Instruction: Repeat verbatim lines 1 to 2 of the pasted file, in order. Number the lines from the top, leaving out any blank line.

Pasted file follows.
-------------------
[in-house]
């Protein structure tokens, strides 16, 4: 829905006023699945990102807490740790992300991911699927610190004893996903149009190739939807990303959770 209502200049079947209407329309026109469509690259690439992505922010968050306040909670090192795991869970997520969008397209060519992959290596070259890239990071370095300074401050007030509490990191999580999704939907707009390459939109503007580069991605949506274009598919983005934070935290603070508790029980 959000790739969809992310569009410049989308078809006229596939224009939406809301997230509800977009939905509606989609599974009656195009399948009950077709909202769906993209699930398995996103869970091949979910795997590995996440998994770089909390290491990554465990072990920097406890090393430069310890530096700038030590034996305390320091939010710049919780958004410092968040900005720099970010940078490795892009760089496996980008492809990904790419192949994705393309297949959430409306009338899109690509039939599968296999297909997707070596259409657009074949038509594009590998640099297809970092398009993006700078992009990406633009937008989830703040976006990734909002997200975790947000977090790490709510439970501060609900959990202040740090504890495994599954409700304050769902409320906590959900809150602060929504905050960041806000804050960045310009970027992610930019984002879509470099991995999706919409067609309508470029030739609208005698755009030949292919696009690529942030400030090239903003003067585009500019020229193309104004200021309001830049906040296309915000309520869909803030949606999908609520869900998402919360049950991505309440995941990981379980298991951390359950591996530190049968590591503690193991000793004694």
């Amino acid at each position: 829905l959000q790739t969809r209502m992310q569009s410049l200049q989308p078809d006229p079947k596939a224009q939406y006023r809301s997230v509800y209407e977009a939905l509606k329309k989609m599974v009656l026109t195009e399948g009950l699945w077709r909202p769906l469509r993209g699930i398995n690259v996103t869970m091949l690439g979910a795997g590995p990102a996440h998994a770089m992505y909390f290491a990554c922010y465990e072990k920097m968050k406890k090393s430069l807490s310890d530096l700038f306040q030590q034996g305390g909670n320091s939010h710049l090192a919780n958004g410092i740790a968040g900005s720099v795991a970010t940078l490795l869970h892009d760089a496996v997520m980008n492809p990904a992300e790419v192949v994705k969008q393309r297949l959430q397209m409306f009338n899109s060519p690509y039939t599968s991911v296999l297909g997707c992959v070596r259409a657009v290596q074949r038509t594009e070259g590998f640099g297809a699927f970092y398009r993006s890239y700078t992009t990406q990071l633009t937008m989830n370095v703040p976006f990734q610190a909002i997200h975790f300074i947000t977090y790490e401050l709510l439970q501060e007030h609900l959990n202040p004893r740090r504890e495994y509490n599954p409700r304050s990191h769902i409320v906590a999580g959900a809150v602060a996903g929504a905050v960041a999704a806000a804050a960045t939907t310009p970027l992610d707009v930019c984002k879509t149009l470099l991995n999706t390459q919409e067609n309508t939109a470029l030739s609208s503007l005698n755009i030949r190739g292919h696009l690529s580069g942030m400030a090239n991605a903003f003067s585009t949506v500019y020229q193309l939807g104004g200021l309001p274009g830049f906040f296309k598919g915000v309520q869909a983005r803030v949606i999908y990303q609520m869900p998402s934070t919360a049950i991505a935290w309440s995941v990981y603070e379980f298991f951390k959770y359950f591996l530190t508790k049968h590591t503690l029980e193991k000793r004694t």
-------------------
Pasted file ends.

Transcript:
[in-house]
């Protein structure tokens, strides 16, 4: 829905006023699945990102807490740790992300991911699927610190004893996903149009190739939807990303959770 209502200049079947209407329309026109469509690259690439992505922010968050306040909670090192795991869970997520969008397209060519992959290596070259890239990071370095300074401050007030509490990191999580999704939907707009390459939109503007580069991605949506274009598919983005934070935290603070508790029980 959000790739969809992310569009410049989308078809006229596939224009939406809301997230509800977009939905509606989609599974009656195009399948009950077709909202769906993209699930398995996103869970091949979910795997590995996440998994770089909390290491990554465990072990920097406890090393430069310890530096700038030590034996305390320091939010710049919780958004410092968040900005720099970010940078490795892009760089496996980008492809990904790419192949994705393309297949959430409306009338899109690509039939599968296999297909997707070596259409657009074949038509594009590998640099297809970092398009993006700078992009990406633009937008989830703040976006990734909002997200975790947000977090790490709510439970501060609900959990202040740090504890495994599954409700304050769902409320906590959900809150602060929504905050960041806000804050960045310009970027992610930019984002879509470099991995999706919409067609309508470029030739609208005698755009030949292919696009690529942030400030090239903003003067585009500019020229193309104004200021309001830049906040296309915000309520869909803030949606999908609520869900998402919360049950991505309440995941990981379980298991951390359950591996530190049968590591503690193991000793004694």